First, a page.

With my birthday coming up, the wife has decided this is going to be my birthday present.  But even though I’m likely to be using it mostly, it needs to be a design that she can easily use as well, and we’re not alike in terms of size, ability to lift and so on.  So a traditional one-wheel model isn’t going to be sufficient, it needs to have a sizable (preferably steel) barrow, two wheels for stability and the ability to go over a curb or impediments without tipping over at an inopportune moment.  Having looked over the wares the nearby Lowes had to offer, and searching on Amazon, its not as easy a prospect as I would have thought.  Most of the ones on Amazon are similar to one another, the vast majority have poly or plastic barrows, and the wheels are either solid pieces or they’re not well supported underneath.  There was even one that came directly from China that was going to take two MONTHS to arrive.  Yeah, no thanks on that one.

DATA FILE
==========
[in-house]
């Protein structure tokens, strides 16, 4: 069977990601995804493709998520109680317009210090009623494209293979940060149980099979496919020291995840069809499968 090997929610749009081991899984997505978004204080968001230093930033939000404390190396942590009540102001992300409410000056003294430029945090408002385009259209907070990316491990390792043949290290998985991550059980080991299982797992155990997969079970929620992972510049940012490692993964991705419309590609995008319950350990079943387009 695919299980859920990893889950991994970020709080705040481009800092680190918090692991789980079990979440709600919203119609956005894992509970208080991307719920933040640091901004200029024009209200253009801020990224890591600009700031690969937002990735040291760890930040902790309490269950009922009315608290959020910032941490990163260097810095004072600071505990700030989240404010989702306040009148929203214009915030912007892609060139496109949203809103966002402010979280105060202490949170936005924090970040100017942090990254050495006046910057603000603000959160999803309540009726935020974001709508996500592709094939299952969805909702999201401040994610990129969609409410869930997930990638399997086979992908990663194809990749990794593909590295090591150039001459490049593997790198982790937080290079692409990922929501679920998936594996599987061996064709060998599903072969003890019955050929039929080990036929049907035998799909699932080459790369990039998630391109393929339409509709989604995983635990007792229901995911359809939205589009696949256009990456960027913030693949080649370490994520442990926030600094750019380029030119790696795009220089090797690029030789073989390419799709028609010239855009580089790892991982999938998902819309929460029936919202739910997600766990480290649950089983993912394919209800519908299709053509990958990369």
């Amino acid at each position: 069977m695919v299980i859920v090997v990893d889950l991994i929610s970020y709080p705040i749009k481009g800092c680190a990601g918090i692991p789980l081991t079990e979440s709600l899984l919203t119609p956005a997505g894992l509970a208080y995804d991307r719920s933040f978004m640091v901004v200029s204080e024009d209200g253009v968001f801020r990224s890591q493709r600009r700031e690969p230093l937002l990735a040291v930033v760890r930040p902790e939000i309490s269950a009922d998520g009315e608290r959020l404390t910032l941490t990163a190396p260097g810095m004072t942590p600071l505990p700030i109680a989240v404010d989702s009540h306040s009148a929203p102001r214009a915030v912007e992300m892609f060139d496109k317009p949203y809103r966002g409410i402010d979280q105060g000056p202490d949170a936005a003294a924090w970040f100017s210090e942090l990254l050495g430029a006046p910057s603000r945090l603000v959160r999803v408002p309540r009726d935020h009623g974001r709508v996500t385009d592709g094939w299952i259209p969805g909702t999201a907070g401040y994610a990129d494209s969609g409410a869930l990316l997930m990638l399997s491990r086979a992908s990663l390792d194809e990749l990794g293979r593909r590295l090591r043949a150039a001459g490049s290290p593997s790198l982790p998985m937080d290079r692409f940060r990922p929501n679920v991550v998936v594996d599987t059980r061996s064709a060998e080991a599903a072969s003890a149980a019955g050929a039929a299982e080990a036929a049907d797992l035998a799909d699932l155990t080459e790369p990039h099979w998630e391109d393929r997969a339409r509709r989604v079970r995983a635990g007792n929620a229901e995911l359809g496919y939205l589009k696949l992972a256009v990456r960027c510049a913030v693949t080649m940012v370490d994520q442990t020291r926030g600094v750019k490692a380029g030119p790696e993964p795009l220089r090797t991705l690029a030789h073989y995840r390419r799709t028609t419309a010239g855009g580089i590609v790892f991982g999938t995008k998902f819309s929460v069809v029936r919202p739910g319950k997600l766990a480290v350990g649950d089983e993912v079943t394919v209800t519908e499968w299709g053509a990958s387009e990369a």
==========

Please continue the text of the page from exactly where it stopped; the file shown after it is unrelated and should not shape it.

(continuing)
I increasingly have a difficult time believing that this has to be as hard as its turning out to be.  It’s a wheelbarrow for crying out loud.  Reading the reviews of the ones people have bought, one is good for getting over obstacles, but the tray is made of flimsy plastic and under load bends and buckles.  The next one has a steel tray, but the wheels are worthless and it doesn’t have an adequate support system to allow someone to believe it would last more than one season.  Seriously?  Our friends in North Carolina sent us a picture of the one they have, it looks quite nice and versatile, and using Google image search I was able to find the exact model….except that it’s only available in Canada.  And they won’t ship it across the border, you have to drive to one of their stores in Toronto and purchase it.

Today I took a suggestion my wife had and ran with it.  Her idea was going to the local Tractor Supply store, surely they would have several to choose from or at least look at.  After work I drove over there and….nope.  Not a one.  I asked one of the clerks about the lack of wheelbarrows and he suggested I could order one online, have it shipped to the store and pick it up when it arrived next week.  Thank goodness I don’t have a project I wanted to do today that required use of one.  Sheesh.

I went to the online TSC site and that site insists there’s the right one in store.  Unbelievable.  I was just there!  I guess I need to go back tomorrow and find someone that actually knows what they’re talking about.  Oy.

Kitty Forgiveness